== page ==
Posted by: John Kirk on January 21st, 2006
British Columbia Sasquatch researchers are getting some serious recognition from the media following the announcement by Gerry Matthews and Ken Kristian of West Coast Sasquatch Research that they have what may be the first Sasquatch vocalization ever recorded in this province. In today’s Globe and Mail newspaper there is an article about their findings that makes terrific reading.
The vocalizations (which can be heard on the WCS website) were first heard by an elderly retired couple in the Chehalis Flats region along the Harrison River. They finally placed an 8mm video camera on a garbage can outside their back door and low and behold the strange vocalizations were captured for posterity. While nobody knows for sure what a sasquatch sounds like, the creature making the loud cries sounds very similar to an animal I personally heard while camping at Birkenhead Provincial park north of Whistler, B.C. in 2003. While at our campsite, my wife and I heard the loudest scream we have ever experienced emanating from a hillside 300 metres to the west. The scream was so loud that it sounded like it had come from the adjacent campsite. It lasted less than 15 seconds, but the lung power required to make a cry that loud was clearly beyond that of a human being.
If you attended the Sasquatch Research conference in Bellingham, Washington last May, you would have heard recordings made by John Andrews and his team which came from an isolated area near Darrington, Washington. The cries from the Darrington recordings, the Chehalis vocalizations and the cries my wife and I heard are all uncannily similar. They resemble the vocalizations of no known animal in the Pacific Northwest and it is distinctly possible that they could well be sasquatch sounds.
Ken Kristian, Gerry Matthews, Thomas Steenburg and Sebastian Wang are the core nucleus of West Coast Sasquatch and these four intrepid researchers have been really busy this past year with many forays into the bush in search of this enigma. They have interviewed witnesses, set up bait traps (not ones that would harm a sasquatch but that would trigger a camera), experimented with a homebuilt infrared camera unit that they hope would capture a sasquatch image even in total darkness and followed up on sightings by examining the locales where these took place. They are to be congratulated for their due diligence having seemingly paid off.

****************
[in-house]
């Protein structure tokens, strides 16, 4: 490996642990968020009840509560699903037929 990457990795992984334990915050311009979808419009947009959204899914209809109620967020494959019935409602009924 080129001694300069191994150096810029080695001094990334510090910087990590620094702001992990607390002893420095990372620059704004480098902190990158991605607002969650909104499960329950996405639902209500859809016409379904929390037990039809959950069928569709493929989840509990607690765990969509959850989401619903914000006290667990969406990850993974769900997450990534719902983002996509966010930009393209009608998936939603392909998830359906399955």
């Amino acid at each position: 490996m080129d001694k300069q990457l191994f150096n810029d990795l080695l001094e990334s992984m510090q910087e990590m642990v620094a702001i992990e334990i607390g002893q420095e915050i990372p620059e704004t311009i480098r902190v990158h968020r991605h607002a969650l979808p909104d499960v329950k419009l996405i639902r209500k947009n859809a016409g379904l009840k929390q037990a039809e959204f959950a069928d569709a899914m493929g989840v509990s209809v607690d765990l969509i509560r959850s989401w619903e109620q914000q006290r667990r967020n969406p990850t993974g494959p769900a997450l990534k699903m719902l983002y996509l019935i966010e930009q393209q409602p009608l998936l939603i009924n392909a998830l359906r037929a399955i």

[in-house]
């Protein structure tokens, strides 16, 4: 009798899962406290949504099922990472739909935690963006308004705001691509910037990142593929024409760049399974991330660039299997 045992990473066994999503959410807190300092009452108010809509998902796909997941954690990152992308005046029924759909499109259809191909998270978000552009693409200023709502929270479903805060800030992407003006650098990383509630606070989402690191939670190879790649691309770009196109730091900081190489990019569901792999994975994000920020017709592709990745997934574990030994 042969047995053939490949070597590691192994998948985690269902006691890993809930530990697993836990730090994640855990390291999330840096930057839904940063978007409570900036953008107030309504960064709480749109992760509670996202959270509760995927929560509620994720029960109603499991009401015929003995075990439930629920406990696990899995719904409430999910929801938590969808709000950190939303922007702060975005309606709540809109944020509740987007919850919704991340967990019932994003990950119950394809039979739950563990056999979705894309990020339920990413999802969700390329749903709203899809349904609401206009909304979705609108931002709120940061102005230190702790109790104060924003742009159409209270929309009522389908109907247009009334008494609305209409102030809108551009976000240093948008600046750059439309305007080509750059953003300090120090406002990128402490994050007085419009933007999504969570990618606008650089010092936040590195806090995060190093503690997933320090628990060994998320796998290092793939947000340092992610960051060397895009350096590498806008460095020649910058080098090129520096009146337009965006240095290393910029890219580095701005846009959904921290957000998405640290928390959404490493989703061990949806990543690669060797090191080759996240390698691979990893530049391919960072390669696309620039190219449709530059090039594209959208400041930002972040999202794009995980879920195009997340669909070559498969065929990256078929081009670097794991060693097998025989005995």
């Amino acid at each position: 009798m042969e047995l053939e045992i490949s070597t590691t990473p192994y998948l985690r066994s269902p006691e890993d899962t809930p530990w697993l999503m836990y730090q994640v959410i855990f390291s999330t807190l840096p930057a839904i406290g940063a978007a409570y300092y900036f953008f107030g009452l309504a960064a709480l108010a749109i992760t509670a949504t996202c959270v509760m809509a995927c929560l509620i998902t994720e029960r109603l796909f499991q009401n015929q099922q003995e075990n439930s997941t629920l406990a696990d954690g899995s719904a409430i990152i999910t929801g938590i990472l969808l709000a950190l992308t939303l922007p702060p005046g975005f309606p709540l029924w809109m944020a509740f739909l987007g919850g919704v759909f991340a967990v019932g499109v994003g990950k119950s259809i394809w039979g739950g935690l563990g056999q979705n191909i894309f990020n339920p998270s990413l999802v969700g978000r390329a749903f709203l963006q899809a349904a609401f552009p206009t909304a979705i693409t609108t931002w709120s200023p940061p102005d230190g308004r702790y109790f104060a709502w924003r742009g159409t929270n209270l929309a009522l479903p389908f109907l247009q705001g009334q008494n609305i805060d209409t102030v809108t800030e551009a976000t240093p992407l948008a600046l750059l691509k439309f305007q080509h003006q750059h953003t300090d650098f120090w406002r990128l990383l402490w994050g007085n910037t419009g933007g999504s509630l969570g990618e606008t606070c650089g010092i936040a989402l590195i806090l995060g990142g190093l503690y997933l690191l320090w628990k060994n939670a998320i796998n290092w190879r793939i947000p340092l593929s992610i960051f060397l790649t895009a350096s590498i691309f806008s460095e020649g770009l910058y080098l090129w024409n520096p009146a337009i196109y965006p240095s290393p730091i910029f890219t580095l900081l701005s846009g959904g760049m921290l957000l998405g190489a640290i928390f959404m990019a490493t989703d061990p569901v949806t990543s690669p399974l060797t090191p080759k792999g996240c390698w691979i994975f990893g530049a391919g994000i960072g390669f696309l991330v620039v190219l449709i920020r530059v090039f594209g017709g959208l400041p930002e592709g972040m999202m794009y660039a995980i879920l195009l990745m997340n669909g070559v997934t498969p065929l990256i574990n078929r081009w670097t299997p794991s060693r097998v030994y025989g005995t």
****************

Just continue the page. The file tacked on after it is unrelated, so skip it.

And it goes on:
Thomas Steenburg with a cast of the original bigfoot in the bush near Mission B.C, January 10. Photo: Lyle Stafford/The Globe and Mail
I plan on going out with the West Coast Sasquatch team to the area where the vocalizations took place and to see if we can obtain any further evidence that this may indeed be the first BC sasquatch vocalization on record.
I’ll let you know what we find.
One of the founders of the BCSCC, John Kirk has enjoyed a varied and exciting career path. Both a print and broadcast journalist, John Kirk has in recent years been at the forefront of much of the BCSCC’s expeditions, investigations and publishing. John has been particularly interested in the phenomenon of unknown aquatic cryptids around the world and is the author of In the Domain of the Lake Monsters (Key Porter Books, 1998). In addition to his interest in freshwater cryptids, John has been keenly interested in investigating the possible existence of sasquatch and other bipedal hominids of the world, and in particular, the Yeren of China. John is also chairman of the Crypto Safari organization, which specializes in sending teams of investigators to remote parts of the world to search for animals as yet unidentified by science. John travelled with a Crypto Safari team to Cameroon and northern Republic of Congo to interview witnesses among the Baka pygmies and Bantu bushmen who have sighted a large unknown animal that bears more than a superficial resemblance to a dinosaur. Since 1996, John Kirk has been editor and publisher of the BCSCC Quarterly which is the flagship publication of the BCSCC. In demand at conferences, seminars, lectures and on television and radio programs, John has spoken all over North America and has appeared in programs on NBC, ABC, CBS, PBS, TLC, Discovery, CBC, CTV and the BBC. In his personal life John spends much time studying the histories of Scottish Clans and is himself the president of the Clan Kirk Society. John is also an avid soccer enthusiast and player.